What should a business do if a customer refuses to wear a mask?
Businesses are required to comply with Dane County’s face mask order and should take steps to ensure that customers wear a face covering that covers their nose and mouth while indoors. If a business owner or employee observes a customer not wearing a facial covering, the customer should be reminded of the face mask requirement. If the customer refuses to wear a mask (and does not qualify for an exemption), the business may refuse the customer service and ask them to leave.
What should a business do if a customer cannot wear a mask due to a disability? May a business ask a customer for documentation or information regarding their disability?
If a business owner or employee notices a customer is not wearing a face mask, they may conduct a “limited inquiry” and ask the customer if they are not wearing a face mask due to a disability or medical condition. If the customer responds “yes,” or otherwise informs the business owner or employee that they have a medical condition or disability that prevents them from wearing a facial covering, the business should accept the customer’s response at face value. Unlike the situation where an employee requests to not wear a mask, businesses are not permitted to ask customers for documentation or further information regarding their disability or medical condition. Any further inquiry into the nature of a customer’s disability or medical condition could potentially violate the law.
Once informed that a customer has a disability that prevents them from wearing a face covering, the business may offer the customer alternative measures to accessing the goods and services. Such alternatives could include curbside pickup, home delivery, having an employee retrieve the requested item(s) from the store, or accessing the goods and services online.
If such alternatives are available, the business does not have to allow the customer to enter the business without a face mask. If the customer declines the reasonable alternatives offered by the business, the business may refuse the customer service and entry. Once the alternative services are offered, the business has done its part under the ADA to provide an accommodation. If the customer declines the offered accommodations, the business is at liberty to decline the customer entry if they so choose.
If the business’s goods and services cannot be accessed through alternative manners (such as a gym, salon, spa, dental and vision care, etc.), the business should grant the customer access so long as the customer adheres to other guidelines within the order, such as social distancing.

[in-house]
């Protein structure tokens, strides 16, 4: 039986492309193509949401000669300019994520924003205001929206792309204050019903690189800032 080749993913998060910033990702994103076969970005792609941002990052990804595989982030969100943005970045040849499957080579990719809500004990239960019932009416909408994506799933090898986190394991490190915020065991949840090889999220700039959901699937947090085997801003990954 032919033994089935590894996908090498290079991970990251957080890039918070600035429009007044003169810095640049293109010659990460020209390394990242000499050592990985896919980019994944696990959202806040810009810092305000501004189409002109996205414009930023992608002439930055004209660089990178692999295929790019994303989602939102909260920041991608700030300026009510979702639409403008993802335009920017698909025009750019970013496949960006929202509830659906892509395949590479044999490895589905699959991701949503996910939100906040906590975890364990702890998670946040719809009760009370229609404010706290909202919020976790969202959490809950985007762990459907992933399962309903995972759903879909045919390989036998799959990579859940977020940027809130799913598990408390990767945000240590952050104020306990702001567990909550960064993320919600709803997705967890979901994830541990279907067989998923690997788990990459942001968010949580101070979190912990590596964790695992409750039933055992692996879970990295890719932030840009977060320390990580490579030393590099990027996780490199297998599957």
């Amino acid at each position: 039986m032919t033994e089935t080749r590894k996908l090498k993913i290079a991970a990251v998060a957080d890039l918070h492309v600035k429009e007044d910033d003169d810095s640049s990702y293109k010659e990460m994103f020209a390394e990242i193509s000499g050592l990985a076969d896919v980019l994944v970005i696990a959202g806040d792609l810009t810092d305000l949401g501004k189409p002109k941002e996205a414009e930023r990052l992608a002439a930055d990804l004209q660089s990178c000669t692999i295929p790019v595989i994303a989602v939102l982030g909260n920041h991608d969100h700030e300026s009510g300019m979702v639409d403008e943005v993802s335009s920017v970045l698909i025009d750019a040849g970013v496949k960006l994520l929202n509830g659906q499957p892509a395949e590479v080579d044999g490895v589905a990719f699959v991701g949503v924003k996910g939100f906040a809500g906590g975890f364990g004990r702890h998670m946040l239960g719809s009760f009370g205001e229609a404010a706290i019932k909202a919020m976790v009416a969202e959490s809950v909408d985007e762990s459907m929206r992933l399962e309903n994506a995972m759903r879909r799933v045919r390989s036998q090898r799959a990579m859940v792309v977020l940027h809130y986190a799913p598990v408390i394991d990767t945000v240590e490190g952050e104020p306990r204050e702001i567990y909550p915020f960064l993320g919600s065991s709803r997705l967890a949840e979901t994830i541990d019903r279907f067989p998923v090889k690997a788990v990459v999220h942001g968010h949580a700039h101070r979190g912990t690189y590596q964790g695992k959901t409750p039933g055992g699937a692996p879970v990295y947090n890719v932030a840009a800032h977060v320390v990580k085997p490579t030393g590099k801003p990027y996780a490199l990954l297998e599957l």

Are businesses required to post signs or have other policies in place?
Yes. Businesses and workplaces are required to place this poster about the mask requirement that is visible to customers and employees upon entry. Businesses are also encouraged to post other signage on the business’s website and entries to clearly indicate the business is requiring masks.
Businesses and workplaces are also required to create written hygiene, cleaning, and protective measures policies and procedures under the order. Further information and example policies can be found here. Businesses and workplaces must have a system for documenting that employees have received training on these policies and procedures.
Under what circumstances will MPHDC enforce the mask order?
MPHDC has indicated they are seeking voluntary compliance from employers and businesses. MPHDC will evaluate non-compliance complaints “and determine the best way to provide education to individuals and businesses that are noncompliant … The goal of this team is to ensure that face coverings are worn when required by providing education first before looking towards enforcement. When necessary, enforcement will generally focus on businesses or individuals that despite attempts to educate continue to violate the Order, such as businesses who do not require customers and/or staff to wear masks at large indoor events or gatherings. If a citation is issued within the City of Madison the ticket amount would be $376, if it is issued outside of the City under the County ordinance the ticket amount is $263.50.”
As the COVID-19 public health crisis continues to evolve, businesses are encouraged to check MPHDC and the CDC’s website for the latest guidance and information. MPHDC will continually update its website to provide new information and guidance to questions arising under Dane County’s face mask order. Boardman Clark’s Labor & Employment team will continue to provide information and updates and is available to assist employers on these complex issues.
Disclaimer: This information is not intended to be legal advice. Rather, it seeks to make recipients aware of certain legal developments that affect human resource issues. Recipients who want legal advice concerning a particular matter should consult with an attorney who is given a full understanding of the relevant facts pertaining to the particular matter.